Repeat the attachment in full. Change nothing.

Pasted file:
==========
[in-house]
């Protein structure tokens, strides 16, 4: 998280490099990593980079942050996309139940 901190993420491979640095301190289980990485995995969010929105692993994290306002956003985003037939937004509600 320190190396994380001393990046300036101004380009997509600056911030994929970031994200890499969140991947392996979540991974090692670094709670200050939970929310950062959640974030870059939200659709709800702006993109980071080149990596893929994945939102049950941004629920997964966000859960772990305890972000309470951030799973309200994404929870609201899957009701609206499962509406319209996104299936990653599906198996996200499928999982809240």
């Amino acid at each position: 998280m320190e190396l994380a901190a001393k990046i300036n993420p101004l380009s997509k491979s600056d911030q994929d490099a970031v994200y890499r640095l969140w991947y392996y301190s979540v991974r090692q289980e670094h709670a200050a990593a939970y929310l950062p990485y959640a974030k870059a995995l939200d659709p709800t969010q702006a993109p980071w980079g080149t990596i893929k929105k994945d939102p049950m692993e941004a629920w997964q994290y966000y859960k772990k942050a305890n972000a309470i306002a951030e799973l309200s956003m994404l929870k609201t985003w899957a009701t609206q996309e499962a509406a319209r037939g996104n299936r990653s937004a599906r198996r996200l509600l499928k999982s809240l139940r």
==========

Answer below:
[in-house]
């Protein structure tokens, strides 16, 4: 998280490099990593980079942050996309139940 901190993420491979640095301190289980990485995995969010929105692993994290306002956003985003037939937004509600 320190190396994380001393990046300036101004380009997509600056911030994929970031994200890499969140991947392996979540991974090692670094709670200050939970929310950062959640974030870059939200659709709800702006993109980071080149990596893929994945939102049950941004629920997964966000859960772990305890972000309470951030799973309200994404929870609201899957009701609206499962509406319209996104299936990653599906198996996200499928999982809240």
């Amino acid at each position: 998280m320190e190396l994380a901190a001393k990046i300036n993420p101004l380009s997509k491979s600056d911030q994929d490099a970031v994200y890499r640095l969140w991947y392996y301190s979540v991974r090692q289980e670094h709670a200050a990593a939970y929310l950062p990485y959640a974030k870059a995995l939200d659709p709800t969010q702006a993109p980071w980079g080149t990596i893929k929105k994945d939102p049950m692993e941004a629920w997964q994290y966000y859960k772990k942050a305890n972000a309470i306002a951030e799973l309200s956003m994404l929870k609201t985003w899957a009701t609206q996309e499962a509406a319209r037939g996104n299936r990653s937004a599906r198996r996200l509600l499928k999982s809240l139940r």